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HomeEducationSchoolTune in to what Anne Arundel County students are doing on CRAB...

Tune in to what Anne Arundel County students are doing on CRAB Radio

Studio 39 Crab Radio WAfter eight years in the planning, the voices, talents and projects of students in Anne Arundel County can now be heard over the waves of CRAB Radio, a local station devoted to students and arts in the county.

The joint venture of Anne Arundel County Public Schools and Maryland Hall for the Creative Arts, Community Radio for Arts and the Bay can be heard on 104.7 FM from 10 a.m. to 8 p.m. Local listeners will hear a variety of programs, many produced by students, according to Sheila McEwan, senior manager, strategic initiatives for CRAB Radio.

“We are just beginning to build programing with our students and have a number of recordings,” McEwan says. “We are in the process of sharing this exciting opportunity with students and staff members and schools so that everyone is aware of the variety of programing we are excited to air.”

Linnell Bowen, who just retired from the post of president and CEO of Maryland Hall for the Creative Arts, came up with the idea for the station in a dream years ago.

“One night I thought, ‘Oh, wow, wouldn’t it be great to have a radio station that played the arts 24-7?” she explains in an on-air interview with local students. “CRAB radio is all about collaboration — with the Anne Arundel County school board, all your schools, your teachers, Anne Arundel County, the State of Maryland, and with Maryland Hall. … This was an enormous task that took eight years, but we did it.”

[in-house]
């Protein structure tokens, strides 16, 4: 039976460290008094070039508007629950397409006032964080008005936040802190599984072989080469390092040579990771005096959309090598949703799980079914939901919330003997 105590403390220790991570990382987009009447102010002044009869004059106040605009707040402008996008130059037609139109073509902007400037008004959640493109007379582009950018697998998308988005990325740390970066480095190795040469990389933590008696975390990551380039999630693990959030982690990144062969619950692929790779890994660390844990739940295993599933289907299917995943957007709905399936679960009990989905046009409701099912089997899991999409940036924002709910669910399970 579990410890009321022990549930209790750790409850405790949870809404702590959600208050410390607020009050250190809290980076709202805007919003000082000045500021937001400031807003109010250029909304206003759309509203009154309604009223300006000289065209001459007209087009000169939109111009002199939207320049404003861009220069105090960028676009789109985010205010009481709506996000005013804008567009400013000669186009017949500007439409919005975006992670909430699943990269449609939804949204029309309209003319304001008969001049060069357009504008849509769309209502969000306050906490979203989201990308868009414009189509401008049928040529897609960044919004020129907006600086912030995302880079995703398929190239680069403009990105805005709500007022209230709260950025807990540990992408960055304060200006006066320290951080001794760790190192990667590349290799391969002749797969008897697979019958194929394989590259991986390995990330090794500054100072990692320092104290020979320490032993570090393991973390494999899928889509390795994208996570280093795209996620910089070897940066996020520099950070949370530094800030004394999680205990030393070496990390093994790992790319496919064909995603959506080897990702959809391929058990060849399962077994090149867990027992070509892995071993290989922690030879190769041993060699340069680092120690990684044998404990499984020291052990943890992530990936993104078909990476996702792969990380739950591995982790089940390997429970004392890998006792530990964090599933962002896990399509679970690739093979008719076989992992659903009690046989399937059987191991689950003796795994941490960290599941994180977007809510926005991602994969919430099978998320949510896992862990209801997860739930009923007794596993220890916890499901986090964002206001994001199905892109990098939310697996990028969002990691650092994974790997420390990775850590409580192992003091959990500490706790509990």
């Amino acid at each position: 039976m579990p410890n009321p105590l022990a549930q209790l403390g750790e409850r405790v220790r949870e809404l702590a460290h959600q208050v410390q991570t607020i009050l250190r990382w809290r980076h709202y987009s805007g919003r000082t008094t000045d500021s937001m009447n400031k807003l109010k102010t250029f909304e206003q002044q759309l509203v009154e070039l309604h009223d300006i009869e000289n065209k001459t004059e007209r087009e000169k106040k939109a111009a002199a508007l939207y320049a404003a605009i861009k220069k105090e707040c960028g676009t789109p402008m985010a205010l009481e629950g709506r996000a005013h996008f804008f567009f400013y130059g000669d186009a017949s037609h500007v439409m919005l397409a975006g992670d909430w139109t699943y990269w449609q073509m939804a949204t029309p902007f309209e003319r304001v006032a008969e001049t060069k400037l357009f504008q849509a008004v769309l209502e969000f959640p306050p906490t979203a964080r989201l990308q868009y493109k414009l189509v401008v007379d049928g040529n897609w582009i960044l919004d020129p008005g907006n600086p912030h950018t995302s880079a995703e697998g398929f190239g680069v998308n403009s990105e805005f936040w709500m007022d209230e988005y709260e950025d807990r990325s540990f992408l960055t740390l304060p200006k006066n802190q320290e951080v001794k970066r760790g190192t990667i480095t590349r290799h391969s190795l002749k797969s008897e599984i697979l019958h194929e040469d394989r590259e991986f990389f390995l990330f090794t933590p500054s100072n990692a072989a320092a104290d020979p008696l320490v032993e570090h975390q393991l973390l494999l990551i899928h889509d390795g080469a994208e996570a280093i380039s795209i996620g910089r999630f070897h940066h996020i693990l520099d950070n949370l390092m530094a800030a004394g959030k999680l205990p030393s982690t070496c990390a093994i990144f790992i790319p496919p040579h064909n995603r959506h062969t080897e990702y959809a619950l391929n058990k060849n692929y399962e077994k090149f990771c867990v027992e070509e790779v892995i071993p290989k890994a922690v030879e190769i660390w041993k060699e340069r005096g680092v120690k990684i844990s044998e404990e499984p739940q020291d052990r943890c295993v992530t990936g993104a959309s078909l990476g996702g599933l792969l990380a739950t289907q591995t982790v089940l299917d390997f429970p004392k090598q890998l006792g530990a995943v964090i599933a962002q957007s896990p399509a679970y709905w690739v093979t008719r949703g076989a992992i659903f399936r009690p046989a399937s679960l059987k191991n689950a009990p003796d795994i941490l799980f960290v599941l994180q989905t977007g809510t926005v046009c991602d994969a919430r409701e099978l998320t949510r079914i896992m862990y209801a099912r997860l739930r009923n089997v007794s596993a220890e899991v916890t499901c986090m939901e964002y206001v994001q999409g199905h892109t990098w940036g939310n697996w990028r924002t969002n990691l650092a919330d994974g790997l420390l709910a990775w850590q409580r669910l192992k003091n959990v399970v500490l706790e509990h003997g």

Currently the station is cycling through its programming but will continue to build its cache as more students learn about the opportunity and submit possible programming, McEwan says.

“It’s a great way for students to showcase their research projects, music and even their creative writing,” she says. “It’s a way to highlight the things students are doing.”

Soon the station hopes to circulate a QR code so students can upload a recording to be considered for broadcast, she says.

“In five years, I expect that CRAB radio will have casts of thousands of young people,” Bowen says. “In five years it will be the hub of Anne Arundel County.”

The low-powered station can be heard from the north shores of the South River in Edgewater to the south shores of the Magothy River in Pasadena. The listening area includes the cities of Annapolis, Arnold, Crownsville, Edgewater, Severna Park and much of Pasadena. The station also can be heard online at crabradio.airtime.pro/#.

By Betsy Stein

Photo: Linnell Bowen cuts the ribbon at the CRAB Radio kickoff last May. Photo courtesy of CRAB Radio.

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